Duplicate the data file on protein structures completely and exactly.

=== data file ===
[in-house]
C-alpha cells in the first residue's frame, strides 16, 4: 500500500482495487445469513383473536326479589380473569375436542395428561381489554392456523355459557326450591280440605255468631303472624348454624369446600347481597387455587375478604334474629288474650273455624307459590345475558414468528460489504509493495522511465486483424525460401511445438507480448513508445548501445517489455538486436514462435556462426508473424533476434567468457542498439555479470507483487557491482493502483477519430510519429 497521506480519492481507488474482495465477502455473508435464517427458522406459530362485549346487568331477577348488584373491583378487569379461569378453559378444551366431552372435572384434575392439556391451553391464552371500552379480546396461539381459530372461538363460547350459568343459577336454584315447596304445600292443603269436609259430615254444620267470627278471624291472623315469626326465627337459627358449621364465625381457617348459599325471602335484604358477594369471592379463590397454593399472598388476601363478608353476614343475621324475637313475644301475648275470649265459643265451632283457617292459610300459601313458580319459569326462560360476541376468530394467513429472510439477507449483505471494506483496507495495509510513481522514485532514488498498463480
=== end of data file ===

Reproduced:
[in-house]
C-alpha cells in the first residue's frame, strides 16, 4: 500500500482495487445469513383473536326479589380473569375436542395428561381489554392456523355459557326450591280440605255468631303472624348454624369446600347481597387455587375478604334474629288474650273455624307459590345475558414468528460489504509493495522511465486483424525460401511445438507480448513508445548501445517489455538486436514462435556462426508473424533476434567468457542498439555479470507483487557491482493502483477519430510519429 497521506480519492481507488474482495465477502455473508435464517427458522406459530362485549346487568331477577348488584373491583378487569379461569378453559378444551366431552372435572384434575392439556391451553391464552371500552379480546396461539381459530372461538363460547350459568343459577336454584315447596304445600292443603269436609259430615254444620267470627278471624291472623315469626326465627337459627358449621364465625381457617348459599325471602335484604358477594369471592379463590397454593399472598388476601363478608353476614343475621324475637313475644301475648275470649265459643265451632283457617292459610300459601313458580319459569326462560360476541376468530394467513429472510439477507449483505471494506483496507495495509510513481522514485532514488498498463480